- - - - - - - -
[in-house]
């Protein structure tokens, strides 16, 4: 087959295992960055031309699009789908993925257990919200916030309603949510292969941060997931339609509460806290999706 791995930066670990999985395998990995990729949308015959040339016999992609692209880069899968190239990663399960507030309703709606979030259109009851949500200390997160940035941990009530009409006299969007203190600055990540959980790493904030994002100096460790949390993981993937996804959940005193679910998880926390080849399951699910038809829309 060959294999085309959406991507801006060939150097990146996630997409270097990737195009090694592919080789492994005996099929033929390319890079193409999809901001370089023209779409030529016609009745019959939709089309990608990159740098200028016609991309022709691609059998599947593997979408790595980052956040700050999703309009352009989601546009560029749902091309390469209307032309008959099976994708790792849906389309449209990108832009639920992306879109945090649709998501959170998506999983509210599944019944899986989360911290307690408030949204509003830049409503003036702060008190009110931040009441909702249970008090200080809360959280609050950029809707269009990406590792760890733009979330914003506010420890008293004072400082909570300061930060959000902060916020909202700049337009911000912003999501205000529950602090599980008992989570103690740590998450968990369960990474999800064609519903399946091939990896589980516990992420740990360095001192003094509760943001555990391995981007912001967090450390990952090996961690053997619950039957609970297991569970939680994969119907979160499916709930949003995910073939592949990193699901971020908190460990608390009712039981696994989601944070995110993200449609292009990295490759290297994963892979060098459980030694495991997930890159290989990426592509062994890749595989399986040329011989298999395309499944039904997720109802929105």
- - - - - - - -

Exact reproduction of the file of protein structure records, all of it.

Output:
[in-house]
């Protein structure tokens, strides 16, 4: 087959295992960055031309699009789908993925257990919200916030309603949510292969941060997931339609509460806290999706 791995930066670990999985395998990995990729949308015959040339016999992609692209880069899968190239990663399960507030309703709606979030259109009851949500200390997160940035941990009530009409006299969007203190600055990540959980790493904030994002100096460790949390993981993937996804959940005193679910998880926390080849399951699910038809829309 060959294999085309959406991507801006060939150097990146996630997409270097990737195009090694592919080789492994005996099929033929390319890079193409999809901001370089023209779409030529016609009745019959939709089309990608990159740098200028016609991309022709691609059998599947593997979408790595980052956040700050999703309009352009989601546009560029749902091309390469209307032309008959099976994708790792849906389309449209990108832009639920992306879109945090649709998501959170998506999983509210599944019944899986989360911290307690408030949204509003830049409503003036702060008190009110931040009441909702249970008090200080809360959280609050950029809707269009990406590792760890733009979330914003506010420890008293004072400082909570300061930060959000902060916020909202700049337009911000912003999501205000529950602090599980008992989570103690740590998450968990369960990474999800064609519903399946091939990896589980516990992420740990360095001192003094509760943001555990391995981007912001967090450390990952090996961690053997619950039957609970297991569970939680994969119907979160499916709930949003995910073939592949990193699901971020908190460990608390009712039981696994989601944070995110993200449609292009990295490759290297994963892979060098459980030694495991997930890159290989990426592509062994890749595989399986040329011989298999395309499944039904997720109802929105």